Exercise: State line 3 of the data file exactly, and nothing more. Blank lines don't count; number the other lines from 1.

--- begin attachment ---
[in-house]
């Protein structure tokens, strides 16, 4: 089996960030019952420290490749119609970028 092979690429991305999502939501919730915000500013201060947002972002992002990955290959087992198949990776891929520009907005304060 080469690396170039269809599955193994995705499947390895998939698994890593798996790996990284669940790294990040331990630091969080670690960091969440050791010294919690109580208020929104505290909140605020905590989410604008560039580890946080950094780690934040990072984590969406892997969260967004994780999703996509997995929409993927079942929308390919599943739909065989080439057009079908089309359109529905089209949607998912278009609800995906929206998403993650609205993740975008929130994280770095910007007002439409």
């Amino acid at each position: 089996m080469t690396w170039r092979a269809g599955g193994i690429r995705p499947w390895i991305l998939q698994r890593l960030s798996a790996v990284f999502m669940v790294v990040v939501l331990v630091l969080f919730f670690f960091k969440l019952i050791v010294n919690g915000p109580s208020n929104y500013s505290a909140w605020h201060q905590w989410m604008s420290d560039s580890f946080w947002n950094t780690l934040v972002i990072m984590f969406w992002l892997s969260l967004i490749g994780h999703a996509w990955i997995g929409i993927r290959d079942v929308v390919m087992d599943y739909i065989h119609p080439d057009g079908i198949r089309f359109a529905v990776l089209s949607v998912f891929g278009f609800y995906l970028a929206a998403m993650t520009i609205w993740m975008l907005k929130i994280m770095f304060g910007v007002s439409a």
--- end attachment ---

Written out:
């Amino acid at each position: 089996m080469t690396w170039r092979a269809g599955g193994i690429r995705p499947w390895i991305l998939q698994r890593l960030s798996a790996v990284f999502m669940v790294v990040v939501l331990v630091l969080f919730f670690f960091k969440l019952i050791v010294n919690g915000p109580s208020n929104y500013s505290a909140w605020h201060q905590w989410m604008s420290d560039s580890f946080w947002n950094t780690l934040v972002i990072m984590f969406w992002l892997s969260l967004i490749g994780h999703a996509w990955i997995g929409i993927r290959d079942v929308v390919m087992d599943y739909i065989h119609p080439d057009g079908i198949r089309f359109a529905v990776l089209s949607v998912f891929g278009f609800y995906l970028a929206a998403m993650t520009i609205w993740m975008l907005k929130i994280m770095f304060g910007v007002s439409a």